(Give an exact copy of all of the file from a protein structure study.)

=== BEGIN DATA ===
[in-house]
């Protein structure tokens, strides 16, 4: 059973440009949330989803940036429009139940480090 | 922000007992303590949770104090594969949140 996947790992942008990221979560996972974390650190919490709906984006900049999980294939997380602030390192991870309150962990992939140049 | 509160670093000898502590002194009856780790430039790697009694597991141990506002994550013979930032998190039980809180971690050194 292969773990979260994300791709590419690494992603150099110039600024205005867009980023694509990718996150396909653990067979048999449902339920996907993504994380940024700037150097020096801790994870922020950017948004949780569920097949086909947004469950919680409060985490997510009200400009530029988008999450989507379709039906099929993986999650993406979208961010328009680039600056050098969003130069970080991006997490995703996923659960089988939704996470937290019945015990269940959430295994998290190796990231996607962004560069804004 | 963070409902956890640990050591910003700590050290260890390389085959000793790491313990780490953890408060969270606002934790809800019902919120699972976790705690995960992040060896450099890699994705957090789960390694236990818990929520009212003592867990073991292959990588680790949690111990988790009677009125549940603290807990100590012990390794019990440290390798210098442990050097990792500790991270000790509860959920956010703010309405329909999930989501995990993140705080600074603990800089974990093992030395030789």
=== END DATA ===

[in-house]
């Protein structure tokens, strides 16, 4: 059973440009949330989803940036429009139940480090 | 922000007992303590949770104090594969949140 996947790992942008990221979560996972974390650190919490709906984006900049999980294939997380602030390192991870309150962990992939140049 | 509160670093000898502590002194009856780790430039790697009694597991141990506002994550013979930032998190039980809180971690050194 292969773990979260994300791709590419690494992603150099110039600024205005867009980023694509990718996150396909653990067979048999449902339920996907993504994380940024700037150097020096801790994870922020950017948004949780569920097949086909947004469950919680409060985490997510009200400009530029988008999450989507379709039906099929993986999650993406979208961010328009680039600056050098969003130069970080991006997490995703996923659960089988939704996470937290019945015990269940959430295994998290190796990231996607962004560069804004 | 963070409902956890640990050591910003700590050290260890390389085959000793790491313990780490953890408060969270606002934790809800019902919120699972976790705690995960992040060896450099890699994705957090789960390694236990818990929520009212003592867990073991292959990588680790949690111990988790009677009125549940603290807990100590012990390794019990440290390798210098442990050097990792500790991270000790509860959920956010703010309405329909999930989501995990993140705080600074603990800089974990093992030395030789």